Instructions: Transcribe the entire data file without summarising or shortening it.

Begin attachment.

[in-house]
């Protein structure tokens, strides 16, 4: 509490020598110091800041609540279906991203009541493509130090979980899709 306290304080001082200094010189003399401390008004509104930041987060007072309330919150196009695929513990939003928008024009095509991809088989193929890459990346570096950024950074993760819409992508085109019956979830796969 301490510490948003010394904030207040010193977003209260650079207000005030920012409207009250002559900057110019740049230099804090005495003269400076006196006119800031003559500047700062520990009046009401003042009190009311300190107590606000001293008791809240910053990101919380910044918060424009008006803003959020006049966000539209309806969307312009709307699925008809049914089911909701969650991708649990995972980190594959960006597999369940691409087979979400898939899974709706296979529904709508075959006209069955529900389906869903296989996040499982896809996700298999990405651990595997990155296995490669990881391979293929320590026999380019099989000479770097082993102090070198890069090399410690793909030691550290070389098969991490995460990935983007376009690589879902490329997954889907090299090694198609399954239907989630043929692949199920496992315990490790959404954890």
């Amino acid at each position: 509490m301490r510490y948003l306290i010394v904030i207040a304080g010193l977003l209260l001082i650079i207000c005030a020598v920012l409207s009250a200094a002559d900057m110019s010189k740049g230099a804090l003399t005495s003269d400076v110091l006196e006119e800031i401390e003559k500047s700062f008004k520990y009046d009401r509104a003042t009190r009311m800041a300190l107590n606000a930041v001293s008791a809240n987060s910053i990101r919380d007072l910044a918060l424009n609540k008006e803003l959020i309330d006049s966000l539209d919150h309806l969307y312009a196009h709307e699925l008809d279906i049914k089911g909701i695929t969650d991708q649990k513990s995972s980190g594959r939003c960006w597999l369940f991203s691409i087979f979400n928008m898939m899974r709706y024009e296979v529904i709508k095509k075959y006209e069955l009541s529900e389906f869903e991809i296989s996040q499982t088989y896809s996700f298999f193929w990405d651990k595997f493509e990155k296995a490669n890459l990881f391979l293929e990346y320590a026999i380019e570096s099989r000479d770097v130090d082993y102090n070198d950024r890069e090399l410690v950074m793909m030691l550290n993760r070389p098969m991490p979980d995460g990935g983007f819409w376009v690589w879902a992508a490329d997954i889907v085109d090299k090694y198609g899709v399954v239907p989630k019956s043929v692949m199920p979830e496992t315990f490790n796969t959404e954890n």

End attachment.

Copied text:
[in-house]
């Protein structure tokens, strides 16, 4: 509490020598110091800041609540279906991203009541493509130090979980899709 306290304080001082200094010189003399401390008004509104930041987060007072309330919150196009695929513990939003928008024009095509991809088989193929890459990346570096950024950074993760819409992508085109019956979830796969 301490510490948003010394904030207040010193977003209260650079207000005030920012409207009250002559900057110019740049230099804090005495003269400076006196006119800031003559500047700062520990009046009401003042009190009311300190107590606000001293008791809240910053990101919380910044918060424009008006803003959020006049966000539209309806969307312009709307699925008809049914089911909701969650991708649990995972980190594959960006597999369940691409087979979400898939899974709706296979529904709508075959006209069955529900389906869903296989996040499982896809996700298999990405651990595997990155296995490669990881391979293929320590026999380019099989000479770097082993102090070198890069090399410690793909030691550290070389098969991490995460990935983007376009690589879902490329997954889907090299090694198609399954239907989630043929692949199920496992315990490790959404954890």
């Amino acid at each position: 509490m301490r510490y948003l306290i010394v904030i207040a304080g010193l977003l209260l001082i650079i207000c005030a020598v920012l409207s009250a200094a002559d900057m110019s010189k740049g230099a804090l003399t005495s003269d400076v110091l006196e006119e800031i401390e003559k500047s700062f008004k520990y009046d009401r509104a003042t009190r009311m800041a300190l107590n606000a930041v001293s008791a809240n987060s910053i990101r919380d007072l910044a918060l424009n609540k008006e803003l959020i309330d006049s966000l539209d919150h309806l969307y312009a196009h709307e699925l008809d279906i049914k089911g909701i695929t969650d991708q649990k513990s995972s980190g594959r939003c960006w597999l369940f991203s691409i087979f979400n928008m898939m899974r709706y024009e296979v529904i709508k095509k075959y006209e069955l009541s529900e389906f869903e991809i296989s996040q499982t088989y896809s996700f298999f193929w990405d651990k595997f493509e990155k296995a490669n890459l990881f391979l293929e990346y320590a026999i380019e570096s099989r000479d770097v130090d082993y102090n070198d950024r890069e090399l410690v950074m793909m030691l550290n993760r070389p098969m991490p979980d995460g990935g983007f819409w376009v690589w879902a992508a490329d997954i889907v085109d090299k090694y198609g899709v399954v239907p989630k019956s043929v692949m199920p979830e496992t315990f490790n796969t959404e954890n």